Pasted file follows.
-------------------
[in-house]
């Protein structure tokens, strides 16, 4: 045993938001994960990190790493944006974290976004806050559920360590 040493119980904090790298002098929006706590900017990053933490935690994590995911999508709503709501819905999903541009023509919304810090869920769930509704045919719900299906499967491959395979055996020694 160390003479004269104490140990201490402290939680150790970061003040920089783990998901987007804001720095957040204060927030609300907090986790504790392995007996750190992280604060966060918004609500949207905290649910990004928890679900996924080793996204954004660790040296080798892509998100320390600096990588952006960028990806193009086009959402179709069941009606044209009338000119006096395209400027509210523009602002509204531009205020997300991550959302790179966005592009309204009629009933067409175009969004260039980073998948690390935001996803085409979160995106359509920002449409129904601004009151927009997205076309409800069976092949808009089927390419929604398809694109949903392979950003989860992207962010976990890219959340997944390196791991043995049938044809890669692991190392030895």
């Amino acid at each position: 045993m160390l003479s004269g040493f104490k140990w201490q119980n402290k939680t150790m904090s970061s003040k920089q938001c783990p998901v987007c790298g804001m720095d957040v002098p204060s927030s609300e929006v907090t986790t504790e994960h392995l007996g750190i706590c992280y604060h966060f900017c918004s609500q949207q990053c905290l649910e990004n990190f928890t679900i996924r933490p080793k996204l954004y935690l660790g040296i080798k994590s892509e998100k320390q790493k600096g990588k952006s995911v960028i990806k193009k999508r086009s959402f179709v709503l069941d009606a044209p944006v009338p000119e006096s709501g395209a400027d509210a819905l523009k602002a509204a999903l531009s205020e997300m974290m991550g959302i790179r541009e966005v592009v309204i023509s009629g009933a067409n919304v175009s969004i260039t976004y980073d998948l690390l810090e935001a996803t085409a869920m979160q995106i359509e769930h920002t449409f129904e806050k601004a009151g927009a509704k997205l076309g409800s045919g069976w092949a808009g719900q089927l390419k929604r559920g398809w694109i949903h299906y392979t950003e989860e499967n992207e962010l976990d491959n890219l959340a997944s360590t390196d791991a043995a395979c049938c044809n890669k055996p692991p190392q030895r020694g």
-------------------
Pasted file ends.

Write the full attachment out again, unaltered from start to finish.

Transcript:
[in-house]
């Protein structure tokens, strides 16, 4: 045993938001994960990190790493944006974290976004806050559920360590 040493119980904090790298002098929006706590900017990053933490935690994590995911999508709503709501819905999903541009023509919304810090869920769930509704045919719900299906499967491959395979055996020694 160390003479004269104490140990201490402290939680150790970061003040920089783990998901987007804001720095957040204060927030609300907090986790504790392995007996750190992280604060966060918004609500949207905290649910990004928890679900996924080793996204954004660790040296080798892509998100320390600096990588952006960028990806193009086009959402179709069941009606044209009338000119006096395209400027509210523009602002509204531009205020997300991550959302790179966005592009309204009629009933067409175009969004260039980073998948690390935001996803085409979160995106359509920002449409129904601004009151927009997205076309409800069976092949808009089927390419929604398809694109949903392979950003989860992207962010976990890219959340997944390196791991043995049938044809890669692991190392030895």
């Amino acid at each position: 045993m160390l003479s004269g040493f104490k140990w201490q119980n402290k939680t150790m904090s970061s003040k920089q938001c783990p998901v987007c790298g804001m720095d957040v002098p204060s927030s609300e929006v907090t986790t504790e994960h392995l007996g750190i706590c992280y604060h966060f900017c918004s609500q949207q990053c905290l649910e990004n990190f928890t679900i996924r933490p080793k996204l954004y935690l660790g040296i080798k994590s892509e998100k320390q790493k600096g990588k952006s995911v960028i990806k193009k999508r086009s959402f179709v709503l069941d009606a044209p944006v009338p000119e006096s709501g395209a400027d509210a819905l523009k602002a509204a999903l531009s205020e997300m974290m991550g959302i790179r541009e966005v592009v309204i023509s009629g009933a067409n919304v175009s969004i260039t976004y980073d998948l690390l810090e935001a996803t085409a869920m979160q995106i359509e769930h920002t449409f129904e806050k601004a009151g927009a509704k997205l076309g409800s045919g069976w092949a808009g719900q089927l390419k929604r559920g398809w694109i949903h299906y392979t950003e989860e499967n992207e962010l976990d491959n890219l959340a997944s360590t390196d791991a043995a395979c049938c044809n890669k055996p692991p190392q030895r020694g």